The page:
Republicans are expected to release a framework this week of their widely-anticipated tax reform plan as the party desperately seeks a legislative victory before the end of the year.
Leaders announced earlier this month they would unveil some details of the plan this week in a “consensus document.” But the timeline grew complicated after a last-minute push to repeal and replace the Affordable Care Act surged in attention and soaked up oxygen away from tax reform.
However, with at least three Republicans now opposed or leaning against the bill, the latest health care effort is on thin ice, signaling that tax reform may be back in the spotlight this week, even as efforts are underway to change senators’ minds and keep the so-called Graham-Cassidy effort afloat.
Still, leaders of the tax negotiations plan to move forward with their plan to release the framework, though it’s unclear just how many specifics will be disclosed.
It’s all part of a coordinated effort. President Donald Trump is set to meet with conservative groups Monday to discuss tax reform. He will later speak about taxes in Indiana on Wednesday, the same day that House Republicans are scheduled to gather for a retreat to discuss the plan. Before then, Republicans on the ways and means committee — the tax writing panel in the House — are holding their own retreat earlier in the week.
This comes a week after an agreement on the Senate budget committee was reached to to greenlight a tax reform package that ends up adding as much as $1.5 trillion to deficits over 10 years. While running up debt is normally against GOP fiscal dogma, many Republicans have said they don’t mind so long as the cause is tax cuts, which they contend will bolster economic growth.
Republicans want to use budget reconciliation to pass tax reform, a procedural maneuver that would allow the Senate to avoid a filibuster by Democrats and advance a bill with only a 51-vote majority (Republicans currently hold a 52-48 majority).
But to do that, Republicans must first pass a budget resolution in both chambers, and they need to get the conservative House Freedom Caucus members on board. Releasing the framework this week is in part aimed at giving conservatives enough details on tax reform so that they’ll sign onto a budget by the end of the month.
Complicating matters further, Sen. Lindsey Graham, one of the authors of the struggling health care bill, sits on the Senate budget committee and told ABC’s “This Week” Sunday he would not vote for a budget resolution unless it allowed more time for the health care date beyond September 30, when reconciliation for health care is set to expire.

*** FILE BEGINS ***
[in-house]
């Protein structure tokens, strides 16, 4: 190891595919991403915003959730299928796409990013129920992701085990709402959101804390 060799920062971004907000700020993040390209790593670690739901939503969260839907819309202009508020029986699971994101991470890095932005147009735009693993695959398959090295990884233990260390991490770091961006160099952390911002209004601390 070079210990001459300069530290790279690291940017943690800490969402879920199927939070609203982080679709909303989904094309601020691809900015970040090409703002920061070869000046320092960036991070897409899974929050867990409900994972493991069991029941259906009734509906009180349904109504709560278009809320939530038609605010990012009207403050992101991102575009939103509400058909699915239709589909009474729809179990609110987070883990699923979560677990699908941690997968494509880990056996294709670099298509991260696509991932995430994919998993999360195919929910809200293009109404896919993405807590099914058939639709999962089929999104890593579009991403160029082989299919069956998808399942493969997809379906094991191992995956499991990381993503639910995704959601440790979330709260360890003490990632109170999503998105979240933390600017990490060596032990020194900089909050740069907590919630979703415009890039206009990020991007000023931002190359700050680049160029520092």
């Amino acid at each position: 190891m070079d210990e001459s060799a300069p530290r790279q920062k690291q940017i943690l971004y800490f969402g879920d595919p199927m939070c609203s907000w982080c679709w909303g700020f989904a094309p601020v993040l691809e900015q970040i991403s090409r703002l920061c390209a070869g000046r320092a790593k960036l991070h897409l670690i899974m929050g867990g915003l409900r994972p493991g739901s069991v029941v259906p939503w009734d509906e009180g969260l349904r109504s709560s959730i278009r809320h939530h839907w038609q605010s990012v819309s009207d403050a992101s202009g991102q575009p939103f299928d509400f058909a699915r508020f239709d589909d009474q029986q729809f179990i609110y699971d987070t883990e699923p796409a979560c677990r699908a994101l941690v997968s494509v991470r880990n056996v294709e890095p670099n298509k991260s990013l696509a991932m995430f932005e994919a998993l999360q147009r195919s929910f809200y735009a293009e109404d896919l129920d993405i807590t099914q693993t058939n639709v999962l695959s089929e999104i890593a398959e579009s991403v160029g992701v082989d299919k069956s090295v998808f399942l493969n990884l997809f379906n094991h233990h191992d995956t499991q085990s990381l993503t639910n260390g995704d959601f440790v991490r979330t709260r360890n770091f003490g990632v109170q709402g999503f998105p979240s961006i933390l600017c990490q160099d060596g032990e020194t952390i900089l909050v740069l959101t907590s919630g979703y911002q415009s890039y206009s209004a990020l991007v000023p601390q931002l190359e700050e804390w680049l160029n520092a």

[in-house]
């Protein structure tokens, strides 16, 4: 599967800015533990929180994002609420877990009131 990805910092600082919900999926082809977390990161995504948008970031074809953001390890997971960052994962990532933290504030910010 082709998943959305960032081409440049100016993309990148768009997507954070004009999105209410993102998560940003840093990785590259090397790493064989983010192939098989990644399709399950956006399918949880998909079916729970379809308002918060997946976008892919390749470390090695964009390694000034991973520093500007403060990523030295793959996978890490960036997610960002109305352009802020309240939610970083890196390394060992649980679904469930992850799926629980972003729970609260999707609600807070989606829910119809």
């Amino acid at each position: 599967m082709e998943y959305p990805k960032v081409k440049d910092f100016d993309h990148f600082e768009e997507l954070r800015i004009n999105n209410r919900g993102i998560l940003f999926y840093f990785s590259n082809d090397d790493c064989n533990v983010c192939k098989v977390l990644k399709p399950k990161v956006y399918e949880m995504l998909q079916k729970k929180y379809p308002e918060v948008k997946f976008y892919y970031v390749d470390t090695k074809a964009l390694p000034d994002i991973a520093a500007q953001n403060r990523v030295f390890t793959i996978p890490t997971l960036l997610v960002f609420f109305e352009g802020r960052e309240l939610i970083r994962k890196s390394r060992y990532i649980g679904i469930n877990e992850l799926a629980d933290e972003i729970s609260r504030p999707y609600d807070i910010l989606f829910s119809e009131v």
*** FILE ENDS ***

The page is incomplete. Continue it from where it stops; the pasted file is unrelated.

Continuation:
While very little is known about the tax reform plan, the White House put out a one-page outline in April of its tax goals. Among the priorities were consolidating the number of brackets down to three from seven, lowering of the top individual rate from 39.6% to 35%, doubling the standard deduction, and lowering the corporate tax to 15%, far below its current rate of 35%.
Since then, however, leading Republicans have tempered expectations for such a low corporate rate, indicating a rate in the low 20% range was more achievable.
Negotiators have been meeting frequently throughout the summer in a group called the Big Six, which consists of Treasury Secretary Steven Mnuchin, the President’s chief economic adviser Gary Cohn, Senate Majority Leader Mitch McConnell, House Speaker Paul Ryan, House Ways and Means Committee Chairman Kevin Brady, and Senate Finance Committee Chairman Orrin Hatch.
Democrats have complained loudly about being left out of the negotiations. Trump has sought to assuage some of their concerns by declaring repeatedly that the wealthy won’t benefit from the tax plan.
While a popular talking point, his comments have put congressional Republicans in an awkward position, since many feel that lowering tax rates for everyone, including the wealthy, would help spur the most economic growth.
Mnuchin, explaining Trump’s claim about the wealthy, has said that even if the wealthy get a break in their income tax rates, they ultimately may not pay less because of expected eliminations of loopholes and other tax breaks that they take advantage of.
“There’s lots of changes,” he said Sunday on CNN’s “State of the Union.” “We’re getting rid of lots of deductions. We’re trying to get rid of state and local deductions to get the federal government out of subsidizing it and yes I can tell you the current plan, for many, many people — it will not reduce taxes on the high end.”
With so few details known about the plan, however, it’s entirely unclear if the fine print of an actual tax reform bill will match Trump’s rhetoric or anything else key Republicans are promising.